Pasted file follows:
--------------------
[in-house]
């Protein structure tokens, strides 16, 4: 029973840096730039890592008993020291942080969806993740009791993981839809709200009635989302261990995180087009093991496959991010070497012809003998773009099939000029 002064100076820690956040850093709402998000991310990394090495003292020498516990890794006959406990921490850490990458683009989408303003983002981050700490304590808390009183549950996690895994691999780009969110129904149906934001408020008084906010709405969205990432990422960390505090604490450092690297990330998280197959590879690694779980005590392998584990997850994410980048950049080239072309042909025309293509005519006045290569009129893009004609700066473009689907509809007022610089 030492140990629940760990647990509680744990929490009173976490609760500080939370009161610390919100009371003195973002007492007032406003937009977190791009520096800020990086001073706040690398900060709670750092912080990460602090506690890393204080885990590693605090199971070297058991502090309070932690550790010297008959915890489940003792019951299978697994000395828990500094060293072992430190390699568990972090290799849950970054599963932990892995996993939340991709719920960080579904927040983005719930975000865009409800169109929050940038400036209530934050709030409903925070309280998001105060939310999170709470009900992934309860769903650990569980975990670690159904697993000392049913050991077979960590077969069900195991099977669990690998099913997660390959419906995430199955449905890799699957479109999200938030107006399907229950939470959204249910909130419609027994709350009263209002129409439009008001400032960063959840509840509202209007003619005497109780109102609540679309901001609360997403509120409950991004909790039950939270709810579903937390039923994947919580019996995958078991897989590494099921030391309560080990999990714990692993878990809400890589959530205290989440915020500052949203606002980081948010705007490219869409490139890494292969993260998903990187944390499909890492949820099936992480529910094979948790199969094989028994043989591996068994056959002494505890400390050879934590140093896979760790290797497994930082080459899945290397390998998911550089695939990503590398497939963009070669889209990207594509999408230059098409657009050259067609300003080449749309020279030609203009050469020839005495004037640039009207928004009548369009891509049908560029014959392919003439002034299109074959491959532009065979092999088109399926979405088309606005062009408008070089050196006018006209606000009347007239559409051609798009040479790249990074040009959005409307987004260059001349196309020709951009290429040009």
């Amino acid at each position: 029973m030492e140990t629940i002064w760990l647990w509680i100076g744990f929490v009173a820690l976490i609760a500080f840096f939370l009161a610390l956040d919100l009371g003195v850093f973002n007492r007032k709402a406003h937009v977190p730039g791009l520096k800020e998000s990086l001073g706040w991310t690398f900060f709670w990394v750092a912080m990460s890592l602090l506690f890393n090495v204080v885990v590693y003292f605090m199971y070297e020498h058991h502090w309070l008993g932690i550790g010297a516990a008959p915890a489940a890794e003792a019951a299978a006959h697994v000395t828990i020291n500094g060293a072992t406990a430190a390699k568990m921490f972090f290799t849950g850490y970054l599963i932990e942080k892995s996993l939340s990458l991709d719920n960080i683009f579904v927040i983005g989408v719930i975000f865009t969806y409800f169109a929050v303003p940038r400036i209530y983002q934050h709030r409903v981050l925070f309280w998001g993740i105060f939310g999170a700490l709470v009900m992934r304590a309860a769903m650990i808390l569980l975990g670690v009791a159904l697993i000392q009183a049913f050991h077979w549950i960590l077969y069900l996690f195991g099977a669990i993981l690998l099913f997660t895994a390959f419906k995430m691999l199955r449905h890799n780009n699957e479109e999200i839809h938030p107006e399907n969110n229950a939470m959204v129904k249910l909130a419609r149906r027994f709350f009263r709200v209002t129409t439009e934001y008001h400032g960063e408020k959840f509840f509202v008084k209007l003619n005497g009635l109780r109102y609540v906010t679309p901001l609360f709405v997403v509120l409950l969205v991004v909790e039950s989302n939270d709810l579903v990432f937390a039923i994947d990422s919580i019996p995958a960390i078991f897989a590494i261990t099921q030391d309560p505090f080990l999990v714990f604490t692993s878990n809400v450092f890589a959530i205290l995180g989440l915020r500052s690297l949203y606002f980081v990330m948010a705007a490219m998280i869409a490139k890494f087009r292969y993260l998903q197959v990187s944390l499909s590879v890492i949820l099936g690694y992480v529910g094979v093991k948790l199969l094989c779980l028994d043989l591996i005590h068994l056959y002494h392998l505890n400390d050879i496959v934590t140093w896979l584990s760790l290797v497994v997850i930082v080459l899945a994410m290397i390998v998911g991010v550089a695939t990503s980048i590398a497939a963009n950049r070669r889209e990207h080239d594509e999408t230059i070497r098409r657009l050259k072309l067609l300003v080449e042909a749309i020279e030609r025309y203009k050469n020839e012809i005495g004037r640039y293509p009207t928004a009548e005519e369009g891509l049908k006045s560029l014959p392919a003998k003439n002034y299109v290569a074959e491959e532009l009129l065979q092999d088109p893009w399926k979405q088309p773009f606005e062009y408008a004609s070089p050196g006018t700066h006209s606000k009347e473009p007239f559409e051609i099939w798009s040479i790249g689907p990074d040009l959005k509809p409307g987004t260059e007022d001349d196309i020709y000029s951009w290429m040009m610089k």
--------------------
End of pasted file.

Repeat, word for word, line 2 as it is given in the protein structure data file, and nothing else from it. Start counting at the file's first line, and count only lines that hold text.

């Protein structure tokens, strides 16, 4: 029973840096730039890592008993020291942080969806993740009791993981839809709200009635989302261990995180087009093991496959991010070497012809003998773009099939000029 002064100076820690956040850093709402998000991310990394090495003292020498516990890794006959406990921490850490990458683009989408303003983002981050700490304590808390009183549950996690895994691999780009969110129904149906934001408020008084906010709405969205990432990422960390505090604490450092690297990330998280197959590879690694779980005590392998584990997850994410980048950049080239072309042909025309293509005519006045290569009129893009004609700066473009689907509809007022610089 030492140990629940760990647990509680744990929490009173976490609760500080939370009161610390919100009371003195973002007492007032406003937009977190791009520096800020990086001073706040690398900060709670750092912080990460602090506690890393204080885990590693605090199971070297058991502090309070932690550790010297008959915890489940003792019951299978697994000395828990500094060293072992430190390699568990972090290799849950970054599963932990892995996993939340991709719920960080579904927040983005719930975000865009409800169109929050940038400036209530934050709030409903925070309280998001105060939310999170709470009900992934309860769903650990569980975990670690159904697993000392049913050991077979960590077969069900195991099977669990690998099913997660390959419906995430199955449905890799699957479109999200938030107006399907229950939470959204249910909130419609027994709350009263209002129409439009008001400032960063959840509840509202209007003619005497109780109102609540679309901001609360997403509120409950991004909790039950939270709810579903937390039923994947919580019996995958078991897989590494099921030391309560080990999990714990692993878990809400890589959530205290989440915020500052949203606002980081948010705007490219869409490139890494292969993260998903990187944390499909890492949820099936992480529910094979948790199969094989028994043989591996068994056959002494505890400390050879934590140093896979760790290797497994930082080459899945290397390998998911550089695939990503590398497939963009070669889209990207594509999408230059098409657009050259067609300003080449749309020279030609203009050469020839005495004037640039009207928004009548369009891509049908560029014959392919003439002034299109074959491959532009065979092999088109399926979405088309606005062009408008070089050196006018006209606000009347007239559409051609798009040479790249990074040009959005409307987004260059001349196309020709951009290429040009």